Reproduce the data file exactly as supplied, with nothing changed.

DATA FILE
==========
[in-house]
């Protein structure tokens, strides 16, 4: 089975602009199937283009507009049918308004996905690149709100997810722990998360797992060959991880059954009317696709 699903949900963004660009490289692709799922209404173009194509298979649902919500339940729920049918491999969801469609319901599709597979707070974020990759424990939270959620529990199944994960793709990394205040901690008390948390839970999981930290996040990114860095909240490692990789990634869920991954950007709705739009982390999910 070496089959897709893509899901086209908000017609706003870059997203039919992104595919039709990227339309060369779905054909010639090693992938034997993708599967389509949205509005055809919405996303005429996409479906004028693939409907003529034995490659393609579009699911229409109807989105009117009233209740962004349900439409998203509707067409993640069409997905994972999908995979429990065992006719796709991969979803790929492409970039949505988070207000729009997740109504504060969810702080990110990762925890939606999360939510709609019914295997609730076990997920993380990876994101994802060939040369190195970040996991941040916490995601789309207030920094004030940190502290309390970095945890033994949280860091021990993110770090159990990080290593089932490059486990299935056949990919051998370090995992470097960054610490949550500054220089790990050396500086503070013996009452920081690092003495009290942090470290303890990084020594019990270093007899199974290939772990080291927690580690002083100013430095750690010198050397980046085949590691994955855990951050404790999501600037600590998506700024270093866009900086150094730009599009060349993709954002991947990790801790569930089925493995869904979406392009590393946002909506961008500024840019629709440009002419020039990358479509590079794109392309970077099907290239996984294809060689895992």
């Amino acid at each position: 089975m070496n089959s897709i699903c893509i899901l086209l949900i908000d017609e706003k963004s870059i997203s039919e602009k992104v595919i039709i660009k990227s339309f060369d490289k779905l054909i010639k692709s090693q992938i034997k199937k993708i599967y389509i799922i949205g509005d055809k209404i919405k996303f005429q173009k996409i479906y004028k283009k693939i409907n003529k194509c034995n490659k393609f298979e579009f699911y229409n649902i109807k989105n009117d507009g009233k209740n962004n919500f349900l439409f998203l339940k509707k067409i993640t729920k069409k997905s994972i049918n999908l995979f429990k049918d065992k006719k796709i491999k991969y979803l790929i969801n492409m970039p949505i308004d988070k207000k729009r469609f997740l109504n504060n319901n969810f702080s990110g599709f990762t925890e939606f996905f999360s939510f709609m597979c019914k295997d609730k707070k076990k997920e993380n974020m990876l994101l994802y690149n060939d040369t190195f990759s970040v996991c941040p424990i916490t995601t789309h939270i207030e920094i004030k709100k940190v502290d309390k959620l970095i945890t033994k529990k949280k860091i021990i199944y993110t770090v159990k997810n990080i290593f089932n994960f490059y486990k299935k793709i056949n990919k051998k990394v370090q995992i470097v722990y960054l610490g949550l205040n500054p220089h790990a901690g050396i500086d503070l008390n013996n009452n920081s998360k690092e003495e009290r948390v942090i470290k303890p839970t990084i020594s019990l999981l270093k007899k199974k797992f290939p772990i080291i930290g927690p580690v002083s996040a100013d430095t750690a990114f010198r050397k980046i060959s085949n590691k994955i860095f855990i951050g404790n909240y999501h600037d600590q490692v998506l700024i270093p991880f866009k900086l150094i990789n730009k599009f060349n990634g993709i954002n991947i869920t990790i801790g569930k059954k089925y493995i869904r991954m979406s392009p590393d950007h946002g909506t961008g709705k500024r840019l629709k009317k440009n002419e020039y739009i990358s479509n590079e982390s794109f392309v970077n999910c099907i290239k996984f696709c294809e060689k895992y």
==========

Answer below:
[in-house]
């Protein structure tokens, strides 16, 4: 089975602009199937283009507009049918308004996905690149709100997810722990998360797992060959991880059954009317696709 699903949900963004660009490289692709799922209404173009194509298979649902919500339940729920049918491999969801469609319901599709597979707070974020990759424990939270959620529990199944994960793709990394205040901690008390948390839970999981930290996040990114860095909240490692990789990634869920991954950007709705739009982390999910 070496089959897709893509899901086209908000017609706003870059997203039919992104595919039709990227339309060369779905054909010639090693992938034997993708599967389509949205509005055809919405996303005429996409479906004028693939409907003529034995490659393609579009699911229409109807989105009117009233209740962004349900439409998203509707067409993640069409997905994972999908995979429990065992006719796709991969979803790929492409970039949505988070207000729009997740109504504060969810702080990110990762925890939606999360939510709609019914295997609730076990997920993380990876994101994802060939040369190195970040996991941040916490995601789309207030920094004030940190502290309390970095945890033994949280860091021990993110770090159990990080290593089932490059486990299935056949990919051998370090995992470097960054610490949550500054220089790990050396500086503070013996009452920081690092003495009290942090470290303890990084020594019990270093007899199974290939772990080291927690580690002083100013430095750690010198050397980046085949590691994955855990951050404790999501600037600590998506700024270093866009900086150094730009599009060349993709954002991947990790801790569930089925493995869904979406392009590393946002909506961008500024840019629709440009002419020039990358479509590079794109392309970077099907290239996984294809060689895992």
């Amino acid at each position: 089975m070496n089959s897709i699903c893509i899901l086209l949900i908000d017609e706003k963004s870059i997203s039919e602009k992104v595919i039709i660009k990227s339309f060369d490289k779905l054909i010639k692709s090693q992938i034997k199937k993708i599967y389509i799922i949205g509005d055809k209404i919405k996303f005429q173009k996409i479906y004028k283009k693939i409907n003529k194509c034995n490659k393609f298979e579009f699911y229409n649902i109807k989105n009117d507009g009233k209740n962004n919500f349900l439409f998203l339940k509707k067409i993640t729920k069409k997905s994972i049918n999908l995979f429990k049918d065992k006719k796709i491999k991969y979803l790929i969801n492409m970039p949505i308004d988070k207000k729009r469609f997740l109504n504060n319901n969810f702080s990110g599709f990762t925890e939606f996905f999360s939510f709609m597979c019914k295997d609730k707070k076990k997920e993380n974020m990876l994101l994802y690149n060939d040369t190195f990759s970040v996991c941040p424990i916490t995601t789309h939270i207030e920094i004030k709100k940190v502290d309390k959620l970095i945890t033994k529990k949280k860091i021990i199944y993110t770090v159990k997810n990080i290593f089932n994960f490059y486990k299935k793709i056949n990919k051998k990394v370090q995992i470097v722990y960054l610490g949550l205040n500054p220089h790990a901690g050396i500086d503070l008390n013996n009452n920081s998360k690092e003495e009290r948390v942090i470290k303890p839970t990084i020594s019990l999981l270093k007899k199974k797992f290939p772990i080291i930290g927690p580690v002083s996040a100013d430095t750690a990114f010198r050397k980046i060959s085949n590691k994955i860095f855990i951050g404790n909240y999501h600037d600590q490692v998506l700024i270093p991880f866009k900086l150094i990789n730009k599009f060349n990634g993709i954002n991947i869920t990790i801790g569930k059954k089925y493995i869904r991954m979406s392009p590393d950007h946002g909506t961008g709705k500024r840019l629709k009317k440009n002419e020039y739009i990358s479509n590079e982390s794109f392309v970077n999910c099907i290239k996984f696709c294809e060689k895992y």